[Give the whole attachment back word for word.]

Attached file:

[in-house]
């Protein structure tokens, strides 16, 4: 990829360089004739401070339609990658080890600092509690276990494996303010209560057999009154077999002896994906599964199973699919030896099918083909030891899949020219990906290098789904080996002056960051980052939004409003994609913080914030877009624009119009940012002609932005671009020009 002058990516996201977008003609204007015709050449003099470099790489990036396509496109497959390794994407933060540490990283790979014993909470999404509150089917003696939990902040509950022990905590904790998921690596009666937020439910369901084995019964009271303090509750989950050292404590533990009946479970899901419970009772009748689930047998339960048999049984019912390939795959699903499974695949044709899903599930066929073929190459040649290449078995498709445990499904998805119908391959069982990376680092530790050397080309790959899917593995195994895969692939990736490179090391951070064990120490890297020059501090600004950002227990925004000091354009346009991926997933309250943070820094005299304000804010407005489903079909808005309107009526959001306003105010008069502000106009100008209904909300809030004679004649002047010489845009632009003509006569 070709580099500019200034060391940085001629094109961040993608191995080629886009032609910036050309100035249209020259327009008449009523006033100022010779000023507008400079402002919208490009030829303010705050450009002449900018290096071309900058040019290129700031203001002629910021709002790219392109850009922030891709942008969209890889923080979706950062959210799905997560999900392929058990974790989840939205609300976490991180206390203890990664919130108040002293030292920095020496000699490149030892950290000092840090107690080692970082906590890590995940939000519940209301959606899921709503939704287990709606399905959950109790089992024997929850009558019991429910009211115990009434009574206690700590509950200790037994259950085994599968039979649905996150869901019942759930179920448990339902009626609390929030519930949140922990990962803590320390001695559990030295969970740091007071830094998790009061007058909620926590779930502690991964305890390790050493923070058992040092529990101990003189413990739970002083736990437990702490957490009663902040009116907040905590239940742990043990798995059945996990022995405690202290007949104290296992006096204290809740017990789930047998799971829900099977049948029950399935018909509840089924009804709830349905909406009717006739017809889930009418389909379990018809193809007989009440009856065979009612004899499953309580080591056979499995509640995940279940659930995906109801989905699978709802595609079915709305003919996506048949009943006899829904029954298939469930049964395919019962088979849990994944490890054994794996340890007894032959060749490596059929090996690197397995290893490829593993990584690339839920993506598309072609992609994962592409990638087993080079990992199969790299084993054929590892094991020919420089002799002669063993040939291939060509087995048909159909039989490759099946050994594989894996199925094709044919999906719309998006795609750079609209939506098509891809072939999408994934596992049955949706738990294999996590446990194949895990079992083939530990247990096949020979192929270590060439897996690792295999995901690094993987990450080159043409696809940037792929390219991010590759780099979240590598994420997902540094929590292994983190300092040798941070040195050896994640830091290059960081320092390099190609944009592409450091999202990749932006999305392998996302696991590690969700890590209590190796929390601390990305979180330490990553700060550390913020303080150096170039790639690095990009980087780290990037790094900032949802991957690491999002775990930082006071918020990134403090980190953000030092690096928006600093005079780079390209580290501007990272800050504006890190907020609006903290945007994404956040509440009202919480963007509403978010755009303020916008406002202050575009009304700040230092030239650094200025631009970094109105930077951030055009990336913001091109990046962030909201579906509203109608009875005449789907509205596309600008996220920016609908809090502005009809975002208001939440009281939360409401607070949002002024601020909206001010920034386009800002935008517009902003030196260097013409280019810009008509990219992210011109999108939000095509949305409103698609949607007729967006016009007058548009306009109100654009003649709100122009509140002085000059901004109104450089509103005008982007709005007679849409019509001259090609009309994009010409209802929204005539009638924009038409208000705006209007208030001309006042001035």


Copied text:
[in-house]
């Protein structure tokens, strides 16, 4: 990829360089004739401070339609990658080890600092509690276990494996303010209560057999009154077999002896994906599964199973699919030896099918083909030891899949020219990906290098789904080996002056960051980052939004409003994609913080914030877009624009119009940012002609932005671009020009 002058990516996201977008003609204007015709050449003099470099790489990036396509496109497959390794994407933060540490990283790979014993909470999404509150089917003696939990902040509950022990905590904790998921690596009666937020439910369901084995019964009271303090509750989950050292404590533990009946479970899901419970009772009748689930047998339960048999049984019912390939795959699903499974695949044709899903599930066929073929190459040649290449078995498709445990499904998805119908391959069982990376680092530790050397080309790959899917593995195994895969692939990736490179090391951070064990120490890297020059501090600004950002227990925004000091354009346009991926997933309250943070820094005299304000804010407005489903079909808005309107009526959001306003105010008069502000106009100008209904909300809030004679004649002047010489845009632009003509006569 070709580099500019200034060391940085001629094109961040993608191995080629886009032609910036050309100035249209020259327009008449009523006033100022010779000023507008400079402002919208490009030829303010705050450009002449900018290096071309900058040019290129700031203001002629910021709002790219392109850009922030891709942008969209890889923080979706950062959210799905997560999900392929058990974790989840939205609300976490991180206390203890990664919130108040002293030292920095020496000699490149030892950290000092840090107690080692970082906590890590995940939000519940209301959606899921709503939704287990709606399905959950109790089992024997929850009558019991429910009211115990009434009574206690700590509950200790037994259950085994599968039979649905996150869901019942759930179920448990339902009626609390929030519930949140922990990962803590320390001695559990030295969970740091007071830094998790009061007058909620926590779930502690991964305890390790050493923070058992040092529990101990003189413990739970002083736990437990702490957490009663902040009116907040905590239940742990043990798995059945996990022995405690202290007949104290296992006096204290809740017990789930047998799971829900099977049948029950399935018909509840089924009804709830349905909406009717006739017809889930009418389909379990018809193809007989009440009856065979009612004899499953309580080591056979499995509640995940279940659930995906109801989905699978709802595609079915709305003919996506048949009943006899829904029954298939469930049964395919019962088979849990994944490890054994794996340890007894032959060749490596059929090996690197397995290893490829593993990584690339839920993506598309072609992609994962592409990638087993080079990992199969790299084993054929590892094991020919420089002799002669063993040939291939060509087995048909159909039989490759099946050994594989894996199925094709044919999906719309998006795609750079609209939506098509891809072939999408994934596992049955949706738990294999996590446990194949895990079992083939530990247990096949020979192929270590060439897996690792295999995901690094993987990450080159043409696809940037792929390219991010590759780099979240590598994420997902540094929590292994983190300092040798941070040195050896994640830091290059960081320092390099190609944009592409450091999202990749932006999305392998996302696991590690969700890590209590190796929390601390990305979180330490990553700060550390913020303080150096170039790639690095990009980087780290990037790094900032949802991957690491999002775990930082006071918020990134403090980190953000030092690096928006600093005079780079390209580290501007990272800050504006890190907020609006903290945007994404956040509440009202919480963007509403978010755009303020916008406002202050575009009304700040230092030239650094200025631009970094109105930077951030055009990336913001091109990046962030909201579906509203109608009875005449789907509205596309600008996220920016609908809090502005009809975002208001939440009281939360409401607070949002002024601020909206001010920034386009800002935008517009902003030196260097013409280019810009008509990219992210011109999108939000095509949305409103698609949607007729967006016009007058548009306009109100654009003649709100122009509140002085000059901004109104450089509103005008982007709005007679849409019509001259090609009309994009010409209802929204005539009638924009038409208000705006209007208030001309006042001035």